A quartet of high school classmates attending their first Houston baseball game couldn’t imagine they would be old men before the Astros won their first World Series game, much less their first World Championship, or that the players on the field that night long ago would be in senior homes or playing in a league far away by the time it happened.
Actually, the Houston team wasn’t even the Astros that hot day in the Spring of 1962 — they were the Colt .45s, playing games in the stifling heat of Colt Stadium, where mosquitos hovered over the crowd like pop flies over the infield.
I was among the four making the long drive from Alexandria to see the long-awaited expansion Houston team play against the Milwaukee Braves one afternoon and the San Francisco Giants the next night — no interstate highway, no air conditioned vehicle, no idea of how to find the park.
Somehow we did, and managed to buy two tickets for about $3 a game.
The Colt .45s, brand new to the National League, were a collection of aging stars, journeymen players and youngsters yet to earn player pension rights.
The Braves and Giants, on the other hand, were established teams. Milwaukee had won the World Series in ’57 and lost to the Yankees in the ’58 version. The Giants were headed to the ’62 Series.
Milwaukee had players such as Hank Aaron, Eddie Matthews and Warren Spahn; the Giants had the Willies — Mays and McCovey — and Juan Marichal on the mound. All of those are now in the Baseball Hall of Fame.
We got safely back home, graduated high school, and went our separate paths. It would be the Spring of 1965 before some of us ventured that way again.
We found ourselves all working at the same place, sitting out a semester of college. In some cases, the break from classes was for financial reasons; in others, one university or another had invited one or another of us to take some time off.
This time, we were headed to the first game in the spanking new Astrodome — an exhibition match between the New York Yankees and the renamed Astros.
We had a convertible, money in our pockets, and some were of legal age. Beer and girls were as high as baseball on the agenda. We put one guy in charge of the money — he would parcel out prudent amounts for food and fun, pay the motel bill, by the tickets, etc.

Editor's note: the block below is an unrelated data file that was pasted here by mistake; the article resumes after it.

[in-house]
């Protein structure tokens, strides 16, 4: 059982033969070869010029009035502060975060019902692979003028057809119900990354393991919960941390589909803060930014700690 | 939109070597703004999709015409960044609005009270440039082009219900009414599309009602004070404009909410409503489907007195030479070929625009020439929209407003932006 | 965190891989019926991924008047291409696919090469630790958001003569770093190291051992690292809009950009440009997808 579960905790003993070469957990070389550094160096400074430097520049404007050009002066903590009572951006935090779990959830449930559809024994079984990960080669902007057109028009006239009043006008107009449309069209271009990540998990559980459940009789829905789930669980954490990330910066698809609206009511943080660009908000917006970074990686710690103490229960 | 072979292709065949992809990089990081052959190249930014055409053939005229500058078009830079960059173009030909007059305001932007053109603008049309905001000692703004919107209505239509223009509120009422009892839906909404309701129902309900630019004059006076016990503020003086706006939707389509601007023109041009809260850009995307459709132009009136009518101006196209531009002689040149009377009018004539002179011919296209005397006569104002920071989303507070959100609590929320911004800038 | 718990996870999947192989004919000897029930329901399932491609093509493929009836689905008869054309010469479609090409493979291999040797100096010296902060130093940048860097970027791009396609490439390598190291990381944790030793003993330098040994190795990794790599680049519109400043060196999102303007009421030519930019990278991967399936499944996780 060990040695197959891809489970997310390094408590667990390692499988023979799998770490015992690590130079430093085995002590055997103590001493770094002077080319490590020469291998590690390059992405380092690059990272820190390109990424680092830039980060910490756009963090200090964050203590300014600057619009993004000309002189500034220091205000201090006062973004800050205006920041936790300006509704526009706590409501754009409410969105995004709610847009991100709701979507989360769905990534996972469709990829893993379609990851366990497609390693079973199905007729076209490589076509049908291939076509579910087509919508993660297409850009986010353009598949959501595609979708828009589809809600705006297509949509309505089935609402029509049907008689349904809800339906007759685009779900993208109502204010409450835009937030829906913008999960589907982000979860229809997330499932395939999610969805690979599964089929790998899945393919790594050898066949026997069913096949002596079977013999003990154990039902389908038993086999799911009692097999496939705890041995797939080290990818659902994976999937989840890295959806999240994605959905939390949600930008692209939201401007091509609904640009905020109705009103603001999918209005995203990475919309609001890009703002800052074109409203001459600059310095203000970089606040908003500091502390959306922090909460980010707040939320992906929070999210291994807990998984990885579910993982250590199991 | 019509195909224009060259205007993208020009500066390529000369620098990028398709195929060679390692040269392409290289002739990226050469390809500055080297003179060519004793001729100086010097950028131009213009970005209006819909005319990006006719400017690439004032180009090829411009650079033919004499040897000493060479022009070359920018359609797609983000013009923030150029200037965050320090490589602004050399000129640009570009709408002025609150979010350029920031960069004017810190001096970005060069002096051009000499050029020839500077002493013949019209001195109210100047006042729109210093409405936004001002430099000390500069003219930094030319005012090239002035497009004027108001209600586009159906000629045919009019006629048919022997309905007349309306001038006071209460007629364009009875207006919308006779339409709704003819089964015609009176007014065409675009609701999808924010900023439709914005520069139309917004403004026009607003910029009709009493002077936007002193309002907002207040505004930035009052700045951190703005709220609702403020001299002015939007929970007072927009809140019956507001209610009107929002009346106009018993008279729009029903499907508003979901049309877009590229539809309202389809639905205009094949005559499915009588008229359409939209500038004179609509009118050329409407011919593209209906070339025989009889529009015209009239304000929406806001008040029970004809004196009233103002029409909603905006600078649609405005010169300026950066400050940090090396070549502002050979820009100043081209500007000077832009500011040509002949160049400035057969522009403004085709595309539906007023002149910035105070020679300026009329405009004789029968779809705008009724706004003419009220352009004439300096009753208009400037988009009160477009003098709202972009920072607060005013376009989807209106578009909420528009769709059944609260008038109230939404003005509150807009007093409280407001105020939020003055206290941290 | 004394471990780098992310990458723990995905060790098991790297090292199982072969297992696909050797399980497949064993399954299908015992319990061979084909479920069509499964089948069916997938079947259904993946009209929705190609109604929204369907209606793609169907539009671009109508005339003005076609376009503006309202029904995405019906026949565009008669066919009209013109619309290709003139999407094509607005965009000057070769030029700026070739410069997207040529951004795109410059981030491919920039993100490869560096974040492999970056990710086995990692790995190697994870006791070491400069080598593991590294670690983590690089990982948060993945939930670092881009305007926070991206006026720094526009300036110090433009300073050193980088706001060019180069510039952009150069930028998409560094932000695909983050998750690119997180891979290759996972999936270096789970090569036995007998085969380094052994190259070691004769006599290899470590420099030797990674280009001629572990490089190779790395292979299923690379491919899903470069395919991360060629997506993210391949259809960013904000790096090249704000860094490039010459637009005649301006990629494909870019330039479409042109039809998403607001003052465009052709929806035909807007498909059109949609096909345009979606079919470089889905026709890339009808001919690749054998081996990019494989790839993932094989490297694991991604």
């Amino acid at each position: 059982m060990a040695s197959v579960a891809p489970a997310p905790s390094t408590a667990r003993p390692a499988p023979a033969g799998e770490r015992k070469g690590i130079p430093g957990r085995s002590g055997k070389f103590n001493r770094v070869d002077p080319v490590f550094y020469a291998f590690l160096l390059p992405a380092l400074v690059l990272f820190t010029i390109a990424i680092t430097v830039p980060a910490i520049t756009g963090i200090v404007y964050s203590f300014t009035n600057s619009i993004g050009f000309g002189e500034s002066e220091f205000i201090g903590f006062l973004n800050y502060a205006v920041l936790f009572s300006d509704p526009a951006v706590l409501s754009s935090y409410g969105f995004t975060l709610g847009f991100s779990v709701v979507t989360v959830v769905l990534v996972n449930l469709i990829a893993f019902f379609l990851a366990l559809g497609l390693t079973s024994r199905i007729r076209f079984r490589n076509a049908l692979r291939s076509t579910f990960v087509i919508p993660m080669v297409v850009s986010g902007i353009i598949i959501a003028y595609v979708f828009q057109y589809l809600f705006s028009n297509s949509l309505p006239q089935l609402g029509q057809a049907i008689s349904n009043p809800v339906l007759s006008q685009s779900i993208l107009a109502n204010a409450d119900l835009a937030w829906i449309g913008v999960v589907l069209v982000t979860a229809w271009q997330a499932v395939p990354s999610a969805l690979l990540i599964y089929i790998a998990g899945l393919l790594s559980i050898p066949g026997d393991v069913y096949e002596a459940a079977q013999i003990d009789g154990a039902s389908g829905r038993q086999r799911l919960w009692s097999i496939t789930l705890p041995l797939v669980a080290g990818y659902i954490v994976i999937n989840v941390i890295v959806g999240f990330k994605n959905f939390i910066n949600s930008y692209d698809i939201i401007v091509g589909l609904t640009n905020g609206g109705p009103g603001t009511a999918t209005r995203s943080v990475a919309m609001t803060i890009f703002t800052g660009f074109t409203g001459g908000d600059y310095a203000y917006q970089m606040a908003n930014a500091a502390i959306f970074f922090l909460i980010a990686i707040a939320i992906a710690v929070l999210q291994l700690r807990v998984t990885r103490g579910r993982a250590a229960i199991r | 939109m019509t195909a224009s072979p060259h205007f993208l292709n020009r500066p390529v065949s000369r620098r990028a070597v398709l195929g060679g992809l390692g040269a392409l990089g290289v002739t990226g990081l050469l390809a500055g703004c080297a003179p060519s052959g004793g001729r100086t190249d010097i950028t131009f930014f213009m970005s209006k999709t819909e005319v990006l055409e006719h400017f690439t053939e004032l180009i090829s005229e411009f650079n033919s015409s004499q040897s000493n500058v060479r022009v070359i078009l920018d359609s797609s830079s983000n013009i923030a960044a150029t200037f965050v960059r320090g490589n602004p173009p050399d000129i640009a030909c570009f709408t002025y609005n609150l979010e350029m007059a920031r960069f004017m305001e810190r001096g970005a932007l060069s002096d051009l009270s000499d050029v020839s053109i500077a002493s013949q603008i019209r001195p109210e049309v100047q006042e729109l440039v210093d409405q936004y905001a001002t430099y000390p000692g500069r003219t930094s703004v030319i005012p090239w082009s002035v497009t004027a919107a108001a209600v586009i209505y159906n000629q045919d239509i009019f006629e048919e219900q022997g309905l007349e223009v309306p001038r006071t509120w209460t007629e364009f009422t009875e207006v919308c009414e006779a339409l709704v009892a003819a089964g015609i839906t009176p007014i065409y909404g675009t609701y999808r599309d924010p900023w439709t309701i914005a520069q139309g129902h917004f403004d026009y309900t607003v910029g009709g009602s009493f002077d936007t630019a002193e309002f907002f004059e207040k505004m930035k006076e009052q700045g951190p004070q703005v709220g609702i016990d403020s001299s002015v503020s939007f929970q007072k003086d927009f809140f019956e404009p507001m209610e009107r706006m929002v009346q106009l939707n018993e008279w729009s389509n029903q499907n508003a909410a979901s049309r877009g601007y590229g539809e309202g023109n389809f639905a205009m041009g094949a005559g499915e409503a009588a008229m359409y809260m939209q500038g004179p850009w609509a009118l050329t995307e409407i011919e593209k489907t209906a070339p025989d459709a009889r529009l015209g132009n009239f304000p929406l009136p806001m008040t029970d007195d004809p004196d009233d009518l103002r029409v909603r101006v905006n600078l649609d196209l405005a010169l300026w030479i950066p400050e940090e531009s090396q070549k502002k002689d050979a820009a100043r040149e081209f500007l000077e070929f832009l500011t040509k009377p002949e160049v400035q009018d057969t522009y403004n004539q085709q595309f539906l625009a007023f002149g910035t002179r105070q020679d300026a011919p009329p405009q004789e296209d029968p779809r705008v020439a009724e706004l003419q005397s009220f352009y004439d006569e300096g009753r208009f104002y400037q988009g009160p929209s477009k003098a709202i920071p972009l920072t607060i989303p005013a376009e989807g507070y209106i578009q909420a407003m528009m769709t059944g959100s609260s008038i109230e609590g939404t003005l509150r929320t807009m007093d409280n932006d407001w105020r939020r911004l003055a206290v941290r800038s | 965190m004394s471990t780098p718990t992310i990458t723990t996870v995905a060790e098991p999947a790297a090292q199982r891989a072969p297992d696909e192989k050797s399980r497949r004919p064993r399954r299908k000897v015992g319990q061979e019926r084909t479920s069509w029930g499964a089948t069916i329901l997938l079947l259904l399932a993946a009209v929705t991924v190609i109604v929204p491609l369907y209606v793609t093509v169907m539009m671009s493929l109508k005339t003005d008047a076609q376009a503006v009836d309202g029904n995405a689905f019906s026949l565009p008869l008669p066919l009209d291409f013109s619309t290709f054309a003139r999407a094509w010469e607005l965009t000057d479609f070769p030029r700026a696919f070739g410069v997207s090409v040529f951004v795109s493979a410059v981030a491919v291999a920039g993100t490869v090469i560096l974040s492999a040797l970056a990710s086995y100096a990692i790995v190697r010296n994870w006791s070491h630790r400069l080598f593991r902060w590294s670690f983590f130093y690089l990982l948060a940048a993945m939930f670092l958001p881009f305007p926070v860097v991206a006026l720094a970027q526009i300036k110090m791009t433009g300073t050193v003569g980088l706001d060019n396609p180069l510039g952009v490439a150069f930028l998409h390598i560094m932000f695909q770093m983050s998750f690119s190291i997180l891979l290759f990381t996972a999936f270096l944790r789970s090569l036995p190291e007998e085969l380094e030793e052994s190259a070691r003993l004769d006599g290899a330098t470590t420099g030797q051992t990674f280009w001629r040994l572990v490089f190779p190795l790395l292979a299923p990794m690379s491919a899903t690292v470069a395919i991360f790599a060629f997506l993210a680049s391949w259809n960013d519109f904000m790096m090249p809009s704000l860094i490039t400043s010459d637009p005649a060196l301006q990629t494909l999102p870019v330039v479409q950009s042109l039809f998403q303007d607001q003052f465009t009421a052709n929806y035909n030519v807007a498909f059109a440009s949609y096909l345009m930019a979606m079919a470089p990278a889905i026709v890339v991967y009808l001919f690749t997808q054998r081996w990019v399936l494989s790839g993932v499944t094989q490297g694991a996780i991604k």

The first sight of the Astrodome was astonishing. And walking inside was at the time like entering a future world.
Don’t remember who won the game, but cached forever in my mental photo library is Mickey Mantle driving Turk Farrell’s pitch over the center field wall – the first home run hit in the ‘dome, the sound of bat meeting ball echoing like a .30-06 then, and now in my memory.
That Yankees team also had Roger Maris, Elston Howard, Bobby Richardson, Mel Stottlemyre, Clete Boyer, Whitey Ford and Tony Kubek on its roster.
The Astros countered with such as Larry Dierker, Dave Giusti, Joe Morgan, Jimmy Wynn and Mike Cuellar. Also on their pitching staff were two hurlers near the end of the line — Don Larsen, who had pitched a perfect game in the ’56 Series for the Yankees, and Robin Roberts, who earned his Hall of Fame credentials in a long stint with the Philadelphia Phillies.
We managed not to get arrested and two days later left Houston. But our moneyman had failed in his stewardship, misjudged how much fuel we needed to make it home, and we found ourselves out of gas and money in Kinder.
The desk officer at the police station there let us call for help and hours later a friend, with cash, showed up, and home we went.
Soon thereafter we had to grow up — school, Vietnam, marriages, careers — and never got back together. Too bad life doesn’t have sports’ instant replay.
Jim Butler, a Bolton High School alumnus, was an acclaimed writer and editor at the Alexandria Town Talk for 36 years, the last 23 (1977-2003) as editor-in-chief. He led Pulitzer Prize-winning coverage of Hurricane Katrina for the Gulfport (Miss.) Sun-Herald in 2005. Butler returned home to Cenla a few years ago, and will share his talents and insight with Rapides Parish Journal readers.